THERE will be a serious challenge if the referendum fails to go through as Zambians would have lost the opportunity for the Government to prioritize quality health care and education as a right, says Young African Leaders Initiative president Andrew Ntewewe.
Mr Ntewewe said it would be if the referendum failed to go through when the Government has spent a lot of money on it.
He said it would be a lost opportunity for the Zambian people to be able to hold Government accountable on the delivery of social amenities for the betterment of the people.
“If this referendum fails, it will bring serious challenges because then it would mean the country has to wait for another referendum some other time.
“The implications of the failure of a referendum are that Government has wasted so much money over a failed agenda, which becomes a wasted strain on the State coffers,” he said.
He said it would not be possible for the country to hold another referendum soon because of the elections fatigue the people have been exposed to with five major elections in the last 10 years.
Mr Ntewewe was commenting on reports after the Thursday’s polls that some voters did not take part in the referendum vote as they did not mark the ballot papers, while others were spoilt ballots.
He said campaigns meant to publicise the referendum alongside the 2016 general elections proved to have been very divisive on the matter which interfered with public knowledge on its benefits.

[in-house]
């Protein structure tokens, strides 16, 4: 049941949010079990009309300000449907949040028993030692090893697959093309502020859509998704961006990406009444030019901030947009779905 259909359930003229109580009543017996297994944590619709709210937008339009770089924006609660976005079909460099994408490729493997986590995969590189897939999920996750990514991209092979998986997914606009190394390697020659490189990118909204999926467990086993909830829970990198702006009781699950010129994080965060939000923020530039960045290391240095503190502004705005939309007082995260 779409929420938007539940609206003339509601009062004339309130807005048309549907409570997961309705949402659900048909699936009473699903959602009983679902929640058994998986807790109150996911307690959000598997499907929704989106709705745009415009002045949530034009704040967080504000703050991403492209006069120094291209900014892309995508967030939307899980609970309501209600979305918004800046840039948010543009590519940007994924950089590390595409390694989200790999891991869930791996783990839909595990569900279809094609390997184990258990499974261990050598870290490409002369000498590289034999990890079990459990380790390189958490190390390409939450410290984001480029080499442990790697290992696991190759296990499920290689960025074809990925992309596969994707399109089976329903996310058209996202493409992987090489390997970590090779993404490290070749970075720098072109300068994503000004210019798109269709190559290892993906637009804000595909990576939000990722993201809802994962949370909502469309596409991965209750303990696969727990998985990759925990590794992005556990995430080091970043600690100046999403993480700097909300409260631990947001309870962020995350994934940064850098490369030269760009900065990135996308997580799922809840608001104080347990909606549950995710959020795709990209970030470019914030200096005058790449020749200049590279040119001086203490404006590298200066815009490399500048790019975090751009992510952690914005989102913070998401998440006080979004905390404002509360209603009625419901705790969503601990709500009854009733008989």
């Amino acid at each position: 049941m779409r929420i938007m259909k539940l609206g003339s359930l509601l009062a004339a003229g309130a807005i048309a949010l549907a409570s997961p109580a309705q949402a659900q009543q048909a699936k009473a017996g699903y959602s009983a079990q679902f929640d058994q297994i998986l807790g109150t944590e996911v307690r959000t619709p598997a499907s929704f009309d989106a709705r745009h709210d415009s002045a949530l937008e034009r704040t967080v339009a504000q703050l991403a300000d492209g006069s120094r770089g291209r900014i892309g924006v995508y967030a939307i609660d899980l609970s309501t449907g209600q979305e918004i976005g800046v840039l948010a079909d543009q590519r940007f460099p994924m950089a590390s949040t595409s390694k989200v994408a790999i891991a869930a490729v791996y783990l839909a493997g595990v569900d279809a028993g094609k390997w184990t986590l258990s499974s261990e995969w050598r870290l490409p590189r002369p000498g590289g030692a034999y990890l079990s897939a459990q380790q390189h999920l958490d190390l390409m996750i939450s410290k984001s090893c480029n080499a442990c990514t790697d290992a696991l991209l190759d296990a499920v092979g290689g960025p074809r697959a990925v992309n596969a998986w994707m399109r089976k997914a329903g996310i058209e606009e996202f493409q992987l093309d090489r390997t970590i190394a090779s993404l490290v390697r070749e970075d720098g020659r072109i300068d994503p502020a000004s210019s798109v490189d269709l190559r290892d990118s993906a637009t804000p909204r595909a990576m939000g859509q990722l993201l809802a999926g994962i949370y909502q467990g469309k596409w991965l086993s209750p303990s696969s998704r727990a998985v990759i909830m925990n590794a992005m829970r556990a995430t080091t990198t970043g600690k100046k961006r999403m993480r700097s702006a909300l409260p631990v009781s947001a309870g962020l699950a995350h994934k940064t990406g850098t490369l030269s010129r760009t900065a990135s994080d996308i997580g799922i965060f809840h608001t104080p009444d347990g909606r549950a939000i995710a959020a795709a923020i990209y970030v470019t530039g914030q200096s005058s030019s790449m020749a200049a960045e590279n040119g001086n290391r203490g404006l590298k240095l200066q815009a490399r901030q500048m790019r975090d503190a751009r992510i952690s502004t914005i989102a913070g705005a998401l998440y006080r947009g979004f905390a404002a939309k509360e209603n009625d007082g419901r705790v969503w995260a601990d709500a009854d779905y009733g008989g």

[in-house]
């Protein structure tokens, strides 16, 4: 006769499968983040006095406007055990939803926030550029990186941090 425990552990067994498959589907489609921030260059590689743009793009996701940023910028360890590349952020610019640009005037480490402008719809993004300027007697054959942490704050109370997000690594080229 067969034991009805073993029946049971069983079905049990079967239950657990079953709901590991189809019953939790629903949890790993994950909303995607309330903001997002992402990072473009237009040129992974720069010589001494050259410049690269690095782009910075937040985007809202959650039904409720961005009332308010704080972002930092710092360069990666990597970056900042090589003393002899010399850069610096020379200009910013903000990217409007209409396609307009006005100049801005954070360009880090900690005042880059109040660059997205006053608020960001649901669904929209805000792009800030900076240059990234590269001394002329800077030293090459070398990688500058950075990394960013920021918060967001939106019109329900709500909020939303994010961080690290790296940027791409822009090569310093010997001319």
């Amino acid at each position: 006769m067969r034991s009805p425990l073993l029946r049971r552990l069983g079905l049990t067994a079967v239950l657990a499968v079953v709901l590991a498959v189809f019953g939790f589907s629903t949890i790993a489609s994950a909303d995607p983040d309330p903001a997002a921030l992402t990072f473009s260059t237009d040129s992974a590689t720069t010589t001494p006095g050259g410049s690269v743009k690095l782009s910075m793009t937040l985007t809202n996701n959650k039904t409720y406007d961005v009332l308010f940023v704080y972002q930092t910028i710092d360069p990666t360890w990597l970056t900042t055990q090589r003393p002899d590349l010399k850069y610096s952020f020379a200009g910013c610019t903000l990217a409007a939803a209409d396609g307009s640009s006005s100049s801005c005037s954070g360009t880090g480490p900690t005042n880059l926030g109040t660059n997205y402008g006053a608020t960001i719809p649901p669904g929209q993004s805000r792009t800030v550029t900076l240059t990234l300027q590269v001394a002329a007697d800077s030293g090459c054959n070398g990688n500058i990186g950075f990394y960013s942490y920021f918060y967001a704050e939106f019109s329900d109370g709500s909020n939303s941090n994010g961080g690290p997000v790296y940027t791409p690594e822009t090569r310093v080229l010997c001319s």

“Right now these elections have been so divisive for the people to understand exactly what was meant to take part and vote in a referendum.
‘‘At least YALI tried to campaign and support the benefits of the voting in a referendum from the onset to try and bring the people to understand its contents and its benefits,” he said.
Meanwhile, YALI governance advisor Isaac Mwanza has disclosed that the referendum only required a simple majority to go through as long as the votes counted exceeded the 50 percent threshold out of 3,800,000 votes.
Mr Mwanza said there was a misconception that there was need for over 50 percent of voters to vote ‘Yes’ for the referendum to be successful when all that was required was a simple majority of ‘Yes’ or ‘No’ votes to go through.
He said the Attorney General must provide guidance on the matter to help correct the wrong impression created that 50 percent of voters ought to say ‘Yes’ for the process to be successful.
“A simple majority is enough to decide a referendum, but there is an impression as though there was supposed to be high turnout for the 50 percent plus 1 votes for a successful referendum outcome.